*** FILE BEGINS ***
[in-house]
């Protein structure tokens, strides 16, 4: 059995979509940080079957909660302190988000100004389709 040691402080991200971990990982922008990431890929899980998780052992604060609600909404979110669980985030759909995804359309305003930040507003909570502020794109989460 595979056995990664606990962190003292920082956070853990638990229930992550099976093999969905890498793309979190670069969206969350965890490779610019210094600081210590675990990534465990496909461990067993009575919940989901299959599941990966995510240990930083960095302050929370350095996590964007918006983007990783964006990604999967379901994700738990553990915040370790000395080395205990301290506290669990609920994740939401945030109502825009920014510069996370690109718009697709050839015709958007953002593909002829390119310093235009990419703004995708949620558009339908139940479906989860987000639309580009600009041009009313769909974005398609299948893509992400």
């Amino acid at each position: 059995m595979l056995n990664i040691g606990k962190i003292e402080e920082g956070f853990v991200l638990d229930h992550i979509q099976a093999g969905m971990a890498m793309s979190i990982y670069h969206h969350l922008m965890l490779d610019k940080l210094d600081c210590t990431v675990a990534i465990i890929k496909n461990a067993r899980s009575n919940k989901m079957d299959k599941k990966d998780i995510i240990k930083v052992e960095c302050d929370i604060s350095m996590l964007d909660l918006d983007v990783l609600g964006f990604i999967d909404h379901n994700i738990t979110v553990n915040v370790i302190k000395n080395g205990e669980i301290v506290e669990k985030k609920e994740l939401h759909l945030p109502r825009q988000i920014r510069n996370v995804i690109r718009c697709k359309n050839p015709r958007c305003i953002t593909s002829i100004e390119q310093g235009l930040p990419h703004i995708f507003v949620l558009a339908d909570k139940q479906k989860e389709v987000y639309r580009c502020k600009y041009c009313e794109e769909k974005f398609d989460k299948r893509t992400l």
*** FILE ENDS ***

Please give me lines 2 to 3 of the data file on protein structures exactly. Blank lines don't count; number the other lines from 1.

């Protein structure tokens, strides 16, 4: 059995979509940080079957909660302190988000100004389709 040691402080991200971990990982922008990431890929899980998780052992604060609600909404979110669980985030759909995804359309305003930040507003909570502020794109989460 595979056995990664606990962190003292920082956070853990638990229930992550099976093999969905890498793309979190670069969206969350965890490779610019210094600081210590675990990534465990496909461990067993009575919940989901299959599941990966995510240990930083960095302050929370350095996590964007918006983007990783964006990604999967379901994700738990553990915040370790000395080395205990301290506290669990609920994740939401945030109502825009920014510069996370690109718009697709050839015709958007953002593909002829390119310093235009990419703004995708949620558009339908139940479906989860987000639309580009600009041009009313769909974005398609299948893509992400």
């Amino acid at each position: 059995m595979l056995n990664i040691g606990k962190i003292e402080e920082g956070f853990v991200l638990d229930h992550i979509q099976a093999g969905m971990a890498m793309s979190i990982y670069h969206h969350l922008m965890l490779d610019k940080l210094d600081c210590t990431v675990a990534i465990i890929k496909n461990a067993r899980s009575n919940k989901m079957d299959k599941k990966d998780i995510i240990k930083v052992e960095c302050d929370i604060s350095m996590l964007d909660l918006d983007v990783l609600g964006f990604i999967d909404h379901n994700i738990t979110v553990n915040v370790i302190k000395n080395g205990e669980i301290v506290e669990k985030k609920e994740l939401h759909l945030p109502r825009q988000i920014r510069n996370v995804i690109r718009c697709k359309n050839p015709r958007c305003i953002t593909s002829i100004e390119q310093g235009l930040p990419h703004i995708f507003v949620l558009a339908d909570k139940q479906k989860e389709v987000y639309r580009c502020k600009y041009c009313e794109e769909k974005f398609d989460k299948r893509t992400l």